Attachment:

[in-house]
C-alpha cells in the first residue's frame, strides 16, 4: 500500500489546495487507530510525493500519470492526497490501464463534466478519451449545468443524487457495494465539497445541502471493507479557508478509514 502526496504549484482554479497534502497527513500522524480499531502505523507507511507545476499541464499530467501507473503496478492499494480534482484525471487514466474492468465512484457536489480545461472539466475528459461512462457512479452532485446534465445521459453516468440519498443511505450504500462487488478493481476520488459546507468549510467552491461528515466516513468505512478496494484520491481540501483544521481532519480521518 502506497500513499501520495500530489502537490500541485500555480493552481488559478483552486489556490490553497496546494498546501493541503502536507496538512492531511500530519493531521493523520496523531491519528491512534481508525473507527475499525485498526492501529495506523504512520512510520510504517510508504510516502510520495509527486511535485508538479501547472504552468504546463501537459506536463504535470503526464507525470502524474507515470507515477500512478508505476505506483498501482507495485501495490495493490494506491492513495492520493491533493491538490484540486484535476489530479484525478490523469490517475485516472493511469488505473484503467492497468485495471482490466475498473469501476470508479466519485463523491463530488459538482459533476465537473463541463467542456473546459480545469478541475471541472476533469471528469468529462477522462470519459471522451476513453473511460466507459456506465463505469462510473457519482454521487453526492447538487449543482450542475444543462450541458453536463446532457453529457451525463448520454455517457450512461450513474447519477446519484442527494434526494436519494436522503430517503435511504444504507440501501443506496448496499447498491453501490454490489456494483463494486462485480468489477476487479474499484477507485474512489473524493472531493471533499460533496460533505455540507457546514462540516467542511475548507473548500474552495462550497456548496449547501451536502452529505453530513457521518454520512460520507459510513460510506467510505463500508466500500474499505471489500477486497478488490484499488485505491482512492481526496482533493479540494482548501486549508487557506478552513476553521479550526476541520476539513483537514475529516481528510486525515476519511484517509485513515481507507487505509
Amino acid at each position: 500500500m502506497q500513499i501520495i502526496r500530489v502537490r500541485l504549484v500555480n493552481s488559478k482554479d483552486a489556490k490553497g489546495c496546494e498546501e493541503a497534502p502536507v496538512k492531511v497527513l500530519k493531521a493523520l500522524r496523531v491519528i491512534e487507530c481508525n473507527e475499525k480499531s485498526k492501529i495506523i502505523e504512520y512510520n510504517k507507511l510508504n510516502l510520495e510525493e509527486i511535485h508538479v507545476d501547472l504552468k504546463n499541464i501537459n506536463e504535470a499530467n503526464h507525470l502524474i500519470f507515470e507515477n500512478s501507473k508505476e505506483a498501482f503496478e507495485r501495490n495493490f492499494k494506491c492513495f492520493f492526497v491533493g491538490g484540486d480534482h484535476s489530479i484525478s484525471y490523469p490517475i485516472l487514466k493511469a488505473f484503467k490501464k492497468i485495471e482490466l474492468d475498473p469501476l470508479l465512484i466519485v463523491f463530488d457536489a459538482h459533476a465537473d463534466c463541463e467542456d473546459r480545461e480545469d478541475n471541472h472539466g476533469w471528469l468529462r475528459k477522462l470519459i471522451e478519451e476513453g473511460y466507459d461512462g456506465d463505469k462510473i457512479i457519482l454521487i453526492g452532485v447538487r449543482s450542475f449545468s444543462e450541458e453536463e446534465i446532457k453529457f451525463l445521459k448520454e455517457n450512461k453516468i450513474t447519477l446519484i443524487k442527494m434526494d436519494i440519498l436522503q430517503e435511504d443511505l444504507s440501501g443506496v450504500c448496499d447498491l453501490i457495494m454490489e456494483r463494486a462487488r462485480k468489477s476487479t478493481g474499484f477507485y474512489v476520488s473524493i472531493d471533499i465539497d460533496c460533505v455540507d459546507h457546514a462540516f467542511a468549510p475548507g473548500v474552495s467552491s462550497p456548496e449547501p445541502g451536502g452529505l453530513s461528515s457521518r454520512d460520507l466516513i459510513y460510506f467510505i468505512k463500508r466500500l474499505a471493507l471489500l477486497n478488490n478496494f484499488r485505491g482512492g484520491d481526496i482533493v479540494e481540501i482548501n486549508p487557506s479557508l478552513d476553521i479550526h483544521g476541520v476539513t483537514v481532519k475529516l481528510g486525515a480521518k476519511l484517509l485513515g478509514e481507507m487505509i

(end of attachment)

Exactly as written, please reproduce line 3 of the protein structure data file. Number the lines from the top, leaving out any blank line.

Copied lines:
Amino acid at each position: 500500500m502506497q500513499i501520495i502526496r500530489v502537490r500541485l504549484v500555480n493552481s488559478k482554479d483552486a489556490k490553497g489546495c496546494e498546501e493541503a497534502p502536507v496538512k492531511v497527513l500530519k493531521a493523520l500522524r496523531v491519528i491512534e487507530c481508525n473507527e475499525k480499531s485498526k492501529i495506523i502505523e504512520y512510520n510504517k507507511l510508504n510516502l510520495e510525493e509527486i511535485h508538479v507545476d501547472l504552468k504546463n499541464i501537459n506536463e504535470a499530467n503526464h507525470l502524474i500519470f507515470e507515477n500512478s501507473k508505476e505506483a498501482f503496478e507495485r501495490n495493490f492499494k494506491c492513495f492520493f492526497v491533493g491538490g484540486d480534482h484535476s489530479i484525478s484525471y490523469p490517475i485516472l487514466k493511469a488505473f484503467k490501464k492497468i485495471e482490466l474492468d475498473p469501476l470508479l465512484i466519485v463523491f463530488d457536489a459538482h459533476a465537473d463534466c463541463e467542456d473546459r480545461e480545469d478541475n471541472h472539466g476533469w471528469l468529462r475528459k477522462l470519459i471522451e478519451e476513453g473511460y466507459d461512462g456506465d463505469k462510473i457512479i457519482l454521487i453526492g452532485v447538487r449543482s450542475f449545468s444543462e450541458e453536463e446534465i446532457k453529457f451525463l445521459k448520454e455517457n450512461k453516468i450513474t447519477l446519484i443524487k442527494m434526494d436519494i440519498l436522503q430517503e435511504d443511505l444504507s440501501g443506496v450504500c448496499d447498491l453501490i457495494m454490489e456494483r463494486a462487488r462485480k468489477s476487479t478493481g474499484f477507485y474512489v476520488s473524493i472531493d471533499i465539497d460533496c460533505v455540507d459546507h457546514a462540516f467542511a468549510p475548507g473548500v474552495s467552491s462550497p456548496e449547501p445541502g451536502g452529505l453530513s461528515s457521518r454520512d460520507l466516513i459510513y460510506f467510505i468505512k463500508r466500500l474499505a471493507l471489500l477486497n478488490n478496494f484499488r485505491g482512492g484520491d481526496i482533493v479540494e481540501i482548501n486549508p487557506s479557508l478552513d476553521i479550526h483544521g476541520v476539513t483537514v481532519k475529516l481528510g486525515a480521518k476519511l484517509l485513515g478509514e481507507m487505509i